The baby boomers were the largest generation of Americans, with 76 million children born between 1946 and 1964. They currently range in age from 58 to 77. By the end of 2028, even the youngest living baby boomers will have reached the average retirement age of approximately 64.




The next largest generation, millennials, numbered 62 million births in the U.S. from 1981 to 1996, per the Pew Research Center, but has grown because of immigration.


Baby boomers, who had been on a steady trend of working more years, pulled back during the pandemic. Many retired and haven’t returned.


The U.S. birthrate—the number of births per 1,000 people—has been falling for decades, declining by about half since the 1960s.


The share of people living in the U.S. who are in the labor force peaked at 67.3% in the first three months of 2000, when the oldest baby boomers were 54 years old and the youngest were 35. It helped that the U.S. was in the midst of an economic expansion, the first dot-com boom.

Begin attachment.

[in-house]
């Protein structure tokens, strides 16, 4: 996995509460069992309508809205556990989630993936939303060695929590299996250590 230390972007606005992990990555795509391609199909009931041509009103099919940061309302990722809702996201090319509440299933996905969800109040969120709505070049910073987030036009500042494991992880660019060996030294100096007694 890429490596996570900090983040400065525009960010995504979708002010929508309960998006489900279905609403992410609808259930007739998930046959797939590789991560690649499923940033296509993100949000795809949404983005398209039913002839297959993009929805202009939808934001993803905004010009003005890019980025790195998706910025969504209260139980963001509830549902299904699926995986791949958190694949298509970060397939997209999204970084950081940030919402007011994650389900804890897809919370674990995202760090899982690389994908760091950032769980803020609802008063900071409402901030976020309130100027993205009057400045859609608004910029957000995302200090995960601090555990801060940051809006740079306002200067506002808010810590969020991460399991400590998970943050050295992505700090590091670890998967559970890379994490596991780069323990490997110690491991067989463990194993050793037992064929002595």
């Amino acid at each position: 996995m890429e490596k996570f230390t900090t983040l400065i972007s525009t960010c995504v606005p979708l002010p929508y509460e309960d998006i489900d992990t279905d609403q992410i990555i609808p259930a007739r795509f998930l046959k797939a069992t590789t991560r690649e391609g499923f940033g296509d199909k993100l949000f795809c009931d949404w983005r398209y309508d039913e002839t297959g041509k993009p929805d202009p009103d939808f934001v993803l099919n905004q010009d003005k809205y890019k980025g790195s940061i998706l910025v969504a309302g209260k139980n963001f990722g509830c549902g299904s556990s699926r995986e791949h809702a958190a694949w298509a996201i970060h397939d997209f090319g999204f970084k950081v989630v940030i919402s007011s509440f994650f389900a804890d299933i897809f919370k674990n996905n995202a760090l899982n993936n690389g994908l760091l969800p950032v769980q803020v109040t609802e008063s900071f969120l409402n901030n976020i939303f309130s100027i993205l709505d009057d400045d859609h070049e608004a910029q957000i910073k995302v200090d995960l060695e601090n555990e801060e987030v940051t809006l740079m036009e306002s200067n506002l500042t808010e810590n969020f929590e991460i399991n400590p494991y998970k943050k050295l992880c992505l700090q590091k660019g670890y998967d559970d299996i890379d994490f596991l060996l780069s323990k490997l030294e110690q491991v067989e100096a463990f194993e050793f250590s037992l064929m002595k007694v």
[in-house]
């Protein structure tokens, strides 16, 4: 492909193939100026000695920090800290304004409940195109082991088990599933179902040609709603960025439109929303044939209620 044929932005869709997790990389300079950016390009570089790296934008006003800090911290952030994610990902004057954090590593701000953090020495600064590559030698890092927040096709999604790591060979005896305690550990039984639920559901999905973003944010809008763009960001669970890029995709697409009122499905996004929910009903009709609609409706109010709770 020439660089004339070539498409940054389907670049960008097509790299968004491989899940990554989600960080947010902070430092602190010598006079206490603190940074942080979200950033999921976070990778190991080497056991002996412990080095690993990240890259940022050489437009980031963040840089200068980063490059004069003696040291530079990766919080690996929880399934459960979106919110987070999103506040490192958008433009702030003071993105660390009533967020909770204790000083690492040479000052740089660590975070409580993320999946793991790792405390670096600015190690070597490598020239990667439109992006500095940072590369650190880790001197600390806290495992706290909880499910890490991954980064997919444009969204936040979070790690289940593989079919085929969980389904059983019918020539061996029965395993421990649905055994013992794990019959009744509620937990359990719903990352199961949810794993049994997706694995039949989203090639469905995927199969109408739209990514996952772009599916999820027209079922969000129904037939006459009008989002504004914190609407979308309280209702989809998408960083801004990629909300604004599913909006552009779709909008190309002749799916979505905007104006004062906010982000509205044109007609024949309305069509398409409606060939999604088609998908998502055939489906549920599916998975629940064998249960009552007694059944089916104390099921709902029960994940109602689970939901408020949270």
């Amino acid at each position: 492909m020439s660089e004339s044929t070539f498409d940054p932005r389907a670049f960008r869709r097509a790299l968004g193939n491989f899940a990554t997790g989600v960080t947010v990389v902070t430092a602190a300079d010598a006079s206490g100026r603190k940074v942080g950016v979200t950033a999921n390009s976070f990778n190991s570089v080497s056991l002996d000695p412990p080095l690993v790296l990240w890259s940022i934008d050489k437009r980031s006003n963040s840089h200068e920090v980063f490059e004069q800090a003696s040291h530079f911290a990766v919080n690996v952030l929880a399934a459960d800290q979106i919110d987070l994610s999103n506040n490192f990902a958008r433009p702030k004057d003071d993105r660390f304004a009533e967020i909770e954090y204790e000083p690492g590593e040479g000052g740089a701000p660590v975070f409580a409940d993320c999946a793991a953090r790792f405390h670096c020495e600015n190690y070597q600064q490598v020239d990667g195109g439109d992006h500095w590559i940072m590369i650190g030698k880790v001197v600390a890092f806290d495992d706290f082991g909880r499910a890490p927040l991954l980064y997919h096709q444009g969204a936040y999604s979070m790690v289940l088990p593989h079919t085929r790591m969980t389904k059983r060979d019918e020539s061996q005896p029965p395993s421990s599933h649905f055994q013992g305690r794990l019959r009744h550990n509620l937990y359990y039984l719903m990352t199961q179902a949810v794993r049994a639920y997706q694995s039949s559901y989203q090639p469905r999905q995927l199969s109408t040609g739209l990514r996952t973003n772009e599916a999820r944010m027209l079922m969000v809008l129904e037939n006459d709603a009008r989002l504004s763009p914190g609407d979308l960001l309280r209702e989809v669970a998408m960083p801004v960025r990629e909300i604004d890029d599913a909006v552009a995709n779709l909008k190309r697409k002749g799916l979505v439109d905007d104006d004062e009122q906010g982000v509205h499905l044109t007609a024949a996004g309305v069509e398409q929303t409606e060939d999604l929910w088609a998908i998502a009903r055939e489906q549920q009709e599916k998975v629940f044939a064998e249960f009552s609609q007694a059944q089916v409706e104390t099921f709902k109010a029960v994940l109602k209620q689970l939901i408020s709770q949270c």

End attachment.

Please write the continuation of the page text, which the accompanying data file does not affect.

Participation hasn’t fully recovered from pandemic-era losses, though there have been signs of growth for prime-age workers—those between ages 25 and 54. The overall participation rate is expected to drop to 60.4% in 2032, according to the Labor Department, mainly because of baby boomer retirements.


Wages reflect supply and demand. They shot up during the pandemic recovery and have recently outpaced inflation, which gives workers more spending power. Long-term labor shortages could lead to a faster pace of wage growth for the foreseeable future.


John Fish, chairman and CEO of construction contractor Suffolk, said an aging workforce and fewer young people entering the industry are a combustible combination. “A carpenter now is making 20% to 25% more than they did 24 months ago, and that is not sustainable.”